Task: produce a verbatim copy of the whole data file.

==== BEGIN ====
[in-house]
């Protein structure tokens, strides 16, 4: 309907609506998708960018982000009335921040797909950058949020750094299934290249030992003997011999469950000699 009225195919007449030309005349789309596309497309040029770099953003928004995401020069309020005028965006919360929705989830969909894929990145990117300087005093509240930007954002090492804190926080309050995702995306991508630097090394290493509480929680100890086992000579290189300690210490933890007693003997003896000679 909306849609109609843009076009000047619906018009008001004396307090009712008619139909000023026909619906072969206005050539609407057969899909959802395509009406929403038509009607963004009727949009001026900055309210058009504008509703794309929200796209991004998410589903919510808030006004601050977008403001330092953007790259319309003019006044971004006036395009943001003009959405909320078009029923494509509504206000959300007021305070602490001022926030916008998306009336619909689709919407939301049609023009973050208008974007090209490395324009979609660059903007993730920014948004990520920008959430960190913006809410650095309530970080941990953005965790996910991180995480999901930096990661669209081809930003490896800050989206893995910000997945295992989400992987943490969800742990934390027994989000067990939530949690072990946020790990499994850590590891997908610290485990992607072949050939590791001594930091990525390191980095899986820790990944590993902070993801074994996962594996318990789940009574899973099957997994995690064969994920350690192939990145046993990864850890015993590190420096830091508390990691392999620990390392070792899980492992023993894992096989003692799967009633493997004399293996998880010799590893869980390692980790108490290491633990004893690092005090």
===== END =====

[in-house]
């Protein structure tokens, strides 16, 4: 309907609506998708960018982000009335921040797909950058949020750094299934290249030992003997011999469950000699 009225195919007449030309005349789309596309497309040029770099953003928004995401020069309020005028965006919360929705989830969909894929990145990117300087005093509240930007954002090492804190926080309050995702995306991508630097090394290493509480929680100890086992000579290189300690210490933890007693003997003896000679 909306849609109609843009076009000047619906018009008001004396307090009712008619139909000023026909619906072969206005050539609407057969899909959802395509009406929403038509009607963004009727949009001026900055309210058009504008509703794309929200796209991004998410589903919510808030006004601050977008403001330092953007790259319309003019006044971004006036395009943001003009959405909320078009029923494509509504206000959300007021305070602490001022926030916008998306009336619909689709919407939301049609023009973050208008974007090209490395324009979609660059903007993730920014948004990520920008959430960190913006809410650095309530970080941990953005965790996910991180995480999901930096990661669209081809930003490896800050989206893995910000997945295992989400992987943490969800742990934390027994989000067990939530949690072990946020790990499994850590590891997908610290485990992607072949050939590791001594930091990525390191980095899986820790990944590993902070993801074994996962594996318990789940009574899973099957997994995690064969994920350690192939990145046993990864850890015993590190420096830091508390990691392999620990390392070792899980492992023993894992096989003692799967009633493997004399293996998880010799590893869980390692980790108490290491633990004893690092005090």